Last spring, however, changes that would ordinarily take years played out in a matter of weeks. Monthly estimates from IHS Markit show that G.D.P. fell more than 5 percent in March and more than 10 percent in April, before rising roughly 5 percent in May and 6 percent in June.

Quarterly averages obscure those big swings, however. G.D.P. fell 1.3 percent in the first quarter (when two relatively normal months were followed by the big drop in March) and 9 percent in the second (when output plunged in the first month of the quarter then rose in the next two).

The big rebound in May and June meant that the third quarter effectively had a head start. In fact, even if there had been zero growth in July, August or September, and the economy had stayed exactly the same size as at the end of the second quarter, that would still represent 5.4 percent quarterly growth — the strongest gain on record.

Recovering Lost Ground

Monthly and quarterly U.S. gross domestic product in 2020




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Change in

AVERAGE from

previous

quarter

Very little forecasted

month-to-month

change within Q3

QUARTERLY

AVERAGE

–9.0%

+7.5%

THIRD

Quarter

(forecast)

First

Quarter

SECOND

Quarter

$15

trillion

$10

$5

Jan.

Feb.

Mar.

April

May

June

July

Aug.

Sept.

Very little forecasted

month-to-month

change within Q3

Change in AVERAGE from

previous quarter

–9.0%

+7.5%

QUARTERLY AVERAGE

First Quarter

SECOND Quarter

THIRD Quarter

(forecast)

$15 trillion

$10

$5

Jan.

Feb.

March

April

May

June

July

Aug.

Sept.


Note: Monthly G.D.P. estimates are shown as seasonally adjusted annual rates, adjusted for inflation.

Source: IHS Markit

By Ella Koeze

Of course, the economy did experience some growth during the third quarter. IHS Markit estimates that G.D.P. grew about 1.5 percent in July and less than 1 percent in August and September. But those are much weaker gains than the quarterly G.D.P. figures might seem to suggest.

“Statistics that we’re used to using for small and slow movements are basically broken when it comes to looking at large and rapid movements,” said Justin Wolfers, a University of Michigan economist who occasionally contributes to The New York Times. “Typically a recession plays out over many quarters. This one played out over many weeks. So looking at the data through the lens of quarterly data misses all the action.”

Gross domestic product in the United States is usually reported at an annual rate, meaning how much output would grow or shrink if that rate of change were sustained for a full year. That convention makes it easier to compare data collected over different time periods. But during periods of rapid change, annual rates can be confusing.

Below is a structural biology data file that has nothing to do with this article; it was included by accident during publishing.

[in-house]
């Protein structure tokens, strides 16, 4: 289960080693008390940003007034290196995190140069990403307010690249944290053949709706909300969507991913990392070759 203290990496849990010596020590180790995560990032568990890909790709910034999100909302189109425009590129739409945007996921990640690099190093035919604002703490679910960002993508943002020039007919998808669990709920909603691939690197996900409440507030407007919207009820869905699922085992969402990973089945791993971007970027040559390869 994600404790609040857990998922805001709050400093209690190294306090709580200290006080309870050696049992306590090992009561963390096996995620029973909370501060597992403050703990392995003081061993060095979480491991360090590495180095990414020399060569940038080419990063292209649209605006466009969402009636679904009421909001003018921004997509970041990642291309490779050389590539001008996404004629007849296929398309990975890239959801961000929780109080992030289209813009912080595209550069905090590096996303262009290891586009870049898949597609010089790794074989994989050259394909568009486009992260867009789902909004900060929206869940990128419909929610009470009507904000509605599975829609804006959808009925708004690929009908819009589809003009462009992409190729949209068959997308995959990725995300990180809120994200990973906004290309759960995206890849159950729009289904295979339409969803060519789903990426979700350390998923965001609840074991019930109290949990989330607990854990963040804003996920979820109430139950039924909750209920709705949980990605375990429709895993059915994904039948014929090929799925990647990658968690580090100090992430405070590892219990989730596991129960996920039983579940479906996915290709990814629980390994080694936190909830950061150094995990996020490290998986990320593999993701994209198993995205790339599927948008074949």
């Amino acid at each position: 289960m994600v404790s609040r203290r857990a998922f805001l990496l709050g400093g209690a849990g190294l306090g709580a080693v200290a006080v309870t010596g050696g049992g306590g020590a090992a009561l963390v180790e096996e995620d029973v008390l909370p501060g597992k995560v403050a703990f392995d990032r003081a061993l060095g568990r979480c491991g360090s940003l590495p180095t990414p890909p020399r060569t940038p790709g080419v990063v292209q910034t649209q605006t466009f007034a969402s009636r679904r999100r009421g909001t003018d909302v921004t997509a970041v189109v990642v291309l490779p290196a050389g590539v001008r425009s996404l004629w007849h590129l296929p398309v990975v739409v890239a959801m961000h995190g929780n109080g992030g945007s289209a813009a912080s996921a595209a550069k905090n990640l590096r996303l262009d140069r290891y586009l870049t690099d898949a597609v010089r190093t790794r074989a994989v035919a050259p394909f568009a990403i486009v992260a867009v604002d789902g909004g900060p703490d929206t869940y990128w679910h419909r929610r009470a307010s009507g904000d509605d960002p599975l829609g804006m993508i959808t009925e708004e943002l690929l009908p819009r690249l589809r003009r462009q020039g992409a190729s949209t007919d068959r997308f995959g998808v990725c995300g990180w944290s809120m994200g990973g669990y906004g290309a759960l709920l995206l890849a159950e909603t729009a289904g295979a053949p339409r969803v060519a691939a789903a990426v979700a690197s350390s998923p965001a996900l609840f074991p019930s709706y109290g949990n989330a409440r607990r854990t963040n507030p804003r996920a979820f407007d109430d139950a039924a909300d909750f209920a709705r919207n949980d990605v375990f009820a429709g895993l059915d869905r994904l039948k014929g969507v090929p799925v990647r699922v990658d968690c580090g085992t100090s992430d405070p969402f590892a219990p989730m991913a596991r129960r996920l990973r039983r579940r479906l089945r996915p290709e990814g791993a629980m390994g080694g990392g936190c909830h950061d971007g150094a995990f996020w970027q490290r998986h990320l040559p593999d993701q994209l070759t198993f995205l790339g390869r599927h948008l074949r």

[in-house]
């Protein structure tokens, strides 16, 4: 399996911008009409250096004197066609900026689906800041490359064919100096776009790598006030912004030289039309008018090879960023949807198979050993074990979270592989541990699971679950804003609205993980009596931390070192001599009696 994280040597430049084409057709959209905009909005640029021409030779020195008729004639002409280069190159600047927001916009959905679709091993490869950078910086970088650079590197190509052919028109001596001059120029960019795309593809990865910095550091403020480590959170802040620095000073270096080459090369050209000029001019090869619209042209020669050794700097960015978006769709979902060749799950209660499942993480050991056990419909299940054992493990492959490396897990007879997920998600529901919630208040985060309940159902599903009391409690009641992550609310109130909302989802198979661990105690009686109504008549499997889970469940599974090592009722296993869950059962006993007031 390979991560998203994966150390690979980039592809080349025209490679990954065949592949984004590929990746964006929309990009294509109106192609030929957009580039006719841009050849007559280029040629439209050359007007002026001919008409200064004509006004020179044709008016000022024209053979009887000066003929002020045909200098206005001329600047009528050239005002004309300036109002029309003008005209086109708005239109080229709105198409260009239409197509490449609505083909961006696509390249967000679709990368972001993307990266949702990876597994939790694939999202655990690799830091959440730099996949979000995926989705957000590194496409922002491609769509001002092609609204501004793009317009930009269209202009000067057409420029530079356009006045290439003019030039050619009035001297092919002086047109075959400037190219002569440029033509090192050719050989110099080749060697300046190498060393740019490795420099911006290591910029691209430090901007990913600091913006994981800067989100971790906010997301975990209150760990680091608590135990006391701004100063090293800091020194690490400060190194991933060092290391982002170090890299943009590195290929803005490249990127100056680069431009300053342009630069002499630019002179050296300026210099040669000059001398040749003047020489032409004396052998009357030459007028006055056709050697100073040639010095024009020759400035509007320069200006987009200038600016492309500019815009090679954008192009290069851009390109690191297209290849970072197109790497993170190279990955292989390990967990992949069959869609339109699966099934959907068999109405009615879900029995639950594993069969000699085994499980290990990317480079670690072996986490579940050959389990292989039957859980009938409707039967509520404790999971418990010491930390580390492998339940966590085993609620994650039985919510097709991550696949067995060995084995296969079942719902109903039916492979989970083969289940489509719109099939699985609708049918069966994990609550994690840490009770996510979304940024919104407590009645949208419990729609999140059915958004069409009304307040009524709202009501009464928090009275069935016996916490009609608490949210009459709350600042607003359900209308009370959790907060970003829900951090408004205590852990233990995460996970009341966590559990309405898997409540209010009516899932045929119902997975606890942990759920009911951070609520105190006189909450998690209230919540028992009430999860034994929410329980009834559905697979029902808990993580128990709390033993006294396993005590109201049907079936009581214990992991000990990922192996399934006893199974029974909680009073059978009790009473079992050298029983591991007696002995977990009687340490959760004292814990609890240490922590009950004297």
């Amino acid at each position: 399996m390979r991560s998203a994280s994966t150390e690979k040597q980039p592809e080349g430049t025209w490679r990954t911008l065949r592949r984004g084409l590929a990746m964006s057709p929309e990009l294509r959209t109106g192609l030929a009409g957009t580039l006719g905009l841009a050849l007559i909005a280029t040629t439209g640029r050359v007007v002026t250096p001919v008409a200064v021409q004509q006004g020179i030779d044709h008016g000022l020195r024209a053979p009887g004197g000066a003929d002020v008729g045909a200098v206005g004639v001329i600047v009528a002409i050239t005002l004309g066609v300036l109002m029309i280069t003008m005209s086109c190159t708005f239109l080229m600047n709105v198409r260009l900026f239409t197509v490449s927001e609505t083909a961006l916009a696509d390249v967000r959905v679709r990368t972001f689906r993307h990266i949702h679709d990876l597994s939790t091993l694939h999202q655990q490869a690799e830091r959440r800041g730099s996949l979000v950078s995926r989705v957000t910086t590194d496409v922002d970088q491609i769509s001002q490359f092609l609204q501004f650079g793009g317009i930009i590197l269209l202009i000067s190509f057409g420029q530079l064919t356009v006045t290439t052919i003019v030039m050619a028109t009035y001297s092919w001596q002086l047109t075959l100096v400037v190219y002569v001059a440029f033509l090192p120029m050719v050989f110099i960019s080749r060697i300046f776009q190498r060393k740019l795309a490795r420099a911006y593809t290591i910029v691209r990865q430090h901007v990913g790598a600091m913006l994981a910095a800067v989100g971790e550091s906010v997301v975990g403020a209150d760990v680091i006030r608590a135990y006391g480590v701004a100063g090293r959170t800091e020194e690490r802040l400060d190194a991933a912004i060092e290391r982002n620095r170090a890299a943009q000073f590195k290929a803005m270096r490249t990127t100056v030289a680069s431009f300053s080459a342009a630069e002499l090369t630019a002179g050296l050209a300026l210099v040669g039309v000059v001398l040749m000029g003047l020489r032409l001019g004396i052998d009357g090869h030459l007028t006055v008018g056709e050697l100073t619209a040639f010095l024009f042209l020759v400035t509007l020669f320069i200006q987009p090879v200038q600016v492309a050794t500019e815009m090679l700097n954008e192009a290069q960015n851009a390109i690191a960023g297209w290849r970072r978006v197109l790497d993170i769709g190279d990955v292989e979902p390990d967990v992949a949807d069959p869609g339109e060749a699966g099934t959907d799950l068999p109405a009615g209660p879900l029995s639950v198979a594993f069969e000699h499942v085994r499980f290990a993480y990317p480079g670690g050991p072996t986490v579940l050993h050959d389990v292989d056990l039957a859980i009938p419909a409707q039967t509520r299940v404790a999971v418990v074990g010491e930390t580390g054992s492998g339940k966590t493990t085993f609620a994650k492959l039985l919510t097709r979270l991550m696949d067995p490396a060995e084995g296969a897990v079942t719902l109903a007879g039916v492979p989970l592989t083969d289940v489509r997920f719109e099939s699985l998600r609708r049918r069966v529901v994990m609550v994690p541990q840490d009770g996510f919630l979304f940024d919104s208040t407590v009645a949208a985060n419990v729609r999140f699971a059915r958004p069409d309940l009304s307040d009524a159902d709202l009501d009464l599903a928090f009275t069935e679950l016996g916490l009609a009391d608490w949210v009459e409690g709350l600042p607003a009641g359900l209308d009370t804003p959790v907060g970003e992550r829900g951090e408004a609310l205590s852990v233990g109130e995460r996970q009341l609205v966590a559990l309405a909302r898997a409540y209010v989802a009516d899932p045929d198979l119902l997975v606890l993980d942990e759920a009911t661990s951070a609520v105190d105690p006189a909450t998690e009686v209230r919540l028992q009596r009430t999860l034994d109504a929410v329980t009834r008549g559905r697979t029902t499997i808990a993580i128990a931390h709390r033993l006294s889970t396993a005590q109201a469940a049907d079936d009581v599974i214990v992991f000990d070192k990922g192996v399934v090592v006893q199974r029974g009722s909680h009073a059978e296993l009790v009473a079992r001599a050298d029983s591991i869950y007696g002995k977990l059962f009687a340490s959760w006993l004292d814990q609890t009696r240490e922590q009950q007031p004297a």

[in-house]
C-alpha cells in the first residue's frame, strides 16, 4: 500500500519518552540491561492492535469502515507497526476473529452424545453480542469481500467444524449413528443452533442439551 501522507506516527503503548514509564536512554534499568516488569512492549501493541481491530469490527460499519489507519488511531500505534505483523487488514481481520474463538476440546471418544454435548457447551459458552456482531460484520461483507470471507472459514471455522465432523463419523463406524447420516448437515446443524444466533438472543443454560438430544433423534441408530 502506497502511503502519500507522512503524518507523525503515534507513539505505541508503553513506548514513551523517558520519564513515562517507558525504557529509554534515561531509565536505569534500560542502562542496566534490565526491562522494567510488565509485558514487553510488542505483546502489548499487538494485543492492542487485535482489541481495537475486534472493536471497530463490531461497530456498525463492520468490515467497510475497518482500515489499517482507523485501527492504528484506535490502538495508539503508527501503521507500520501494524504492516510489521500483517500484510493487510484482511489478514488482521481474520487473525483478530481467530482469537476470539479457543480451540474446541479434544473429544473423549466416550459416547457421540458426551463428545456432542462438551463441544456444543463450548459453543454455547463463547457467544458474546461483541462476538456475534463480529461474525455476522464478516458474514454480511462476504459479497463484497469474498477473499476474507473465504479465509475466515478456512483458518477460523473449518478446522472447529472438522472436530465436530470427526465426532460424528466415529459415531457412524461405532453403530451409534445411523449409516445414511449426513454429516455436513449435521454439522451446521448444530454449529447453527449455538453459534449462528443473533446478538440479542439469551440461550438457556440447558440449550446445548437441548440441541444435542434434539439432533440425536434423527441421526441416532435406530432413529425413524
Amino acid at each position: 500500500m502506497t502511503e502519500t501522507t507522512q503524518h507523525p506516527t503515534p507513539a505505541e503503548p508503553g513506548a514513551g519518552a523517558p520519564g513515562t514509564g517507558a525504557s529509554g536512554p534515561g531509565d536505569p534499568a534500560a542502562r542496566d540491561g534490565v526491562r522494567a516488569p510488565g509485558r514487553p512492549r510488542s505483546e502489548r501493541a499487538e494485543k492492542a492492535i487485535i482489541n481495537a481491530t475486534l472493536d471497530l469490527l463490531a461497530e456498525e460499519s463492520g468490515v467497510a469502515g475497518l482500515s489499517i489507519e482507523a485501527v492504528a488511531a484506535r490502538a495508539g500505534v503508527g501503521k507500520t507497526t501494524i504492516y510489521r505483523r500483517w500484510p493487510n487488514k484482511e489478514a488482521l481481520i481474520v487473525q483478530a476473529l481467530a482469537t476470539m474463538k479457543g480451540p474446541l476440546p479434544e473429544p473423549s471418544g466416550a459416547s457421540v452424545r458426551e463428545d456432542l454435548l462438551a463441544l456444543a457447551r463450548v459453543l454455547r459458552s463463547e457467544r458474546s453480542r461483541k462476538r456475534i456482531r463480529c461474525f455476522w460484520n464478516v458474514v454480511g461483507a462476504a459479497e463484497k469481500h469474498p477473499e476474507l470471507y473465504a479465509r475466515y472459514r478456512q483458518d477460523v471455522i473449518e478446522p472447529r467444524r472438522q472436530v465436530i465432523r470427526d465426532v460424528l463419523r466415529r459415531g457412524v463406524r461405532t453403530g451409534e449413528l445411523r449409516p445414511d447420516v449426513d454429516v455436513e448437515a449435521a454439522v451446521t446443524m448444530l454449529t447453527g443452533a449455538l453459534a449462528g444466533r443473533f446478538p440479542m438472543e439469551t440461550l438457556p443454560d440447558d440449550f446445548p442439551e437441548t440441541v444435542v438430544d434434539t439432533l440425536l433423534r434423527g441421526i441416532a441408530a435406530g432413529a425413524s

In the second quarter, for example, G.D.P. fell at an annual rate of 31.4 percent. That makes it sound as if the economy shrank by nearly one-third, when in fact it shrank by a bit less than a tenth.

To avoid confusion, in the coverage of Thursday’s report, The Times plans to emphasize simple, nonannual percentage changes from both the second quarter and the fourth quarter of last year, before the pandemic began. (We gave a more detailed explanation of this decision before the second-quarter report in July.)

When the pandemic first hit last spring, many economists and policymakers hoped that by shutting down nonessential businesses and encouraging people to stay home, the United States could quickly bring the virus under control, then reopen with minimal lasting economic damage. That would allow for a “V-shaped” recession and recovery — a steep drop, followed by an equally steep rebound.

Relative to that expectation, the U.S. response has been a failure. The economy bounced back in May and June, but only partway. Most forecasters don’t expect G.D.P. to return to its pre-pandemic level until late next year at the earliest.

Compared with forecasts from April and May, however, the economic rebound has beaten expectations. The nonpartisan Congressional Budget Office, for example, released a forecast in late April showing a steeper second-quarter decline and a weaker third-quarter rebound than ended up happening. The office also expected the unemployment rate to stay above 10 percent through the end of this year; instead, the rate fell below that benchmark in August, and fell further to 7.9 percent in September.

The bad news is that progress has slowed sharply since that spring rebound. Many economists have recently revised downward their forecasts for the end of the year, in part because Congress did not provide more stimulus money before the election.

“The recovery has been faster than expected, but it is bending off pretty sharply,” Mr. Herzon said. “We got a sharp recovery, but there appears to have been a limit to that recovery.”